|Nutritional Guidelines (per serving)|
|Servings: 6 servings|
|Amount per serving|
|% Daily Value*|
|Total Fat 1g||2%|
|Saturated Fat 0g||1%|
|Total Carbohydrate 11g||4%|
|Dietary Fiber 7g||24%|
|*The % Daily Value (DV) tells you how much a nutrient in a food serving contributes to a daily diet. 2,000 calories a day is used for general nutrition advice.|
Collard greens are related to cabbage and kale and are used in many cuisines, including Portuguese, African, Southern U.S., and Brazil.
Southern collard greens are typically cooked with some smoked pork. This recipe calls for a large ham hock or two small hocks, but a meaty ham bone, 6 to 8 strips of bacon, or about 1/4 pound of salt pork can be substituted. Alternatively, smoked turkey legs or wings are often used to season Southern greens. Feel free to add 1/2 cup of leftover diced cooked ham to the collard greens if you have it.
Like many other kinds of greens, sand and grit can be clinging to the leaves. It's important to wash the greens thoroughly. There's nothing worse than gritty greens! Even if the green claim to be "washed," give them another rinse to be certain they are dirt-free.
The stems of the collard greens are often discarded, but they can be chopped cooked along with the leaves. Or chop the stems and freeze them to use in stocks or sauces.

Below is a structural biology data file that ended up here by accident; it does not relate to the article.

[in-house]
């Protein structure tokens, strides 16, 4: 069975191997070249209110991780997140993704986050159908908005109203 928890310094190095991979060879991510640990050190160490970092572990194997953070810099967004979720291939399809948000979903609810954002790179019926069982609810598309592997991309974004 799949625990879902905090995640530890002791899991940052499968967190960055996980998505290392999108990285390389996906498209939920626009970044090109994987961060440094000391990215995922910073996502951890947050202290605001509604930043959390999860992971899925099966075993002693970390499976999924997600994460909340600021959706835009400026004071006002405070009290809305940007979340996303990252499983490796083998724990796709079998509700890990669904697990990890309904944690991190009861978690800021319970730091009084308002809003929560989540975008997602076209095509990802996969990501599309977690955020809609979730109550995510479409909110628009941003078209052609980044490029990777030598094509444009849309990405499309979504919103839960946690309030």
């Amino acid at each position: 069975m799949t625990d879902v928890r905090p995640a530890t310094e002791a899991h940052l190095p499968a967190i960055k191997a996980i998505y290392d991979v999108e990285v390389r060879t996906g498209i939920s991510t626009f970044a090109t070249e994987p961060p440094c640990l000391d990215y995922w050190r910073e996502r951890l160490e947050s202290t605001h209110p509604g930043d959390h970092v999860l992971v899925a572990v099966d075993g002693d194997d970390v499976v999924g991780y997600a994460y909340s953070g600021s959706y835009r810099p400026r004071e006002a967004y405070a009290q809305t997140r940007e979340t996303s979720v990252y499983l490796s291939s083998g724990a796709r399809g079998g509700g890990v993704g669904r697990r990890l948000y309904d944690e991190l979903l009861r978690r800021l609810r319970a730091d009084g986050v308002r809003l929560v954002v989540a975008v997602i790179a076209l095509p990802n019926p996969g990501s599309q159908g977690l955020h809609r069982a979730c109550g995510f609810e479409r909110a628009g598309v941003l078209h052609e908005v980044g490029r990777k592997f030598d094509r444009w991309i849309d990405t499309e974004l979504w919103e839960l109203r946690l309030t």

Southern greens are traditionally served with some of the cooking liquids, or "pot likker." Freshly baked cornbread or cornbread muffins are essential for sopping up the delicious juices, and pepper vinegar sauce is often drizzled over the greens (see below). Add some sliced garden-fresh tomatoes alongside the greens for a delicious lunch or dinner dish.
- 2 pounds of collard greens
- 1 smoked ham hock (large, or two small hocks)
- 1 medium onion
- 1 teaspoon crushed red pepper flakes
- 2 teaspoons kosher salt (or to taste)
- Black pepper, to taste
Fill the sink or a large pot or dishpan with water. Add the greens and swish them around. Drain and repeat a few more times, or until you can't feel any grit in the bottom of the sink or pan.
Cut the stems out of the leaves. Discard the stems or chop them if you plan to cook them along with the leaves. The stems can be frozen and used to make stock as well. Stack the leaves and roll them up like a cigar. Slice them into 1/2-inch strips.
Place the greens in a large stockpot or Dutch oven.
Rinse the ham hock and pat dry; add it to the pot with the greens.
Peel the onion and chop it or slice it. Add it to the pot along with the crushed red pepper and 2 teaspoons of salt.
Add enough water to the pot to cover the collard greens and cook for about 1 hour, or until the greens are very tender. Taste and adjust seasonings with salt and pepper, as needed.
- Southern Pepper Sauce: Sterilize a 16-ounce canning jar and lid. Fill the jar with small hot peppers, such as serrano or cayenne. Bring 1 cup of distilled white vinegar and 1/2 cup of apple cider vinegar to a boil with 1/4 teaspoon of salt. Pour the hot vinegar over the peppers. Seal the jar and store in a cool, dark place for a week or two. Refrigerate after opening.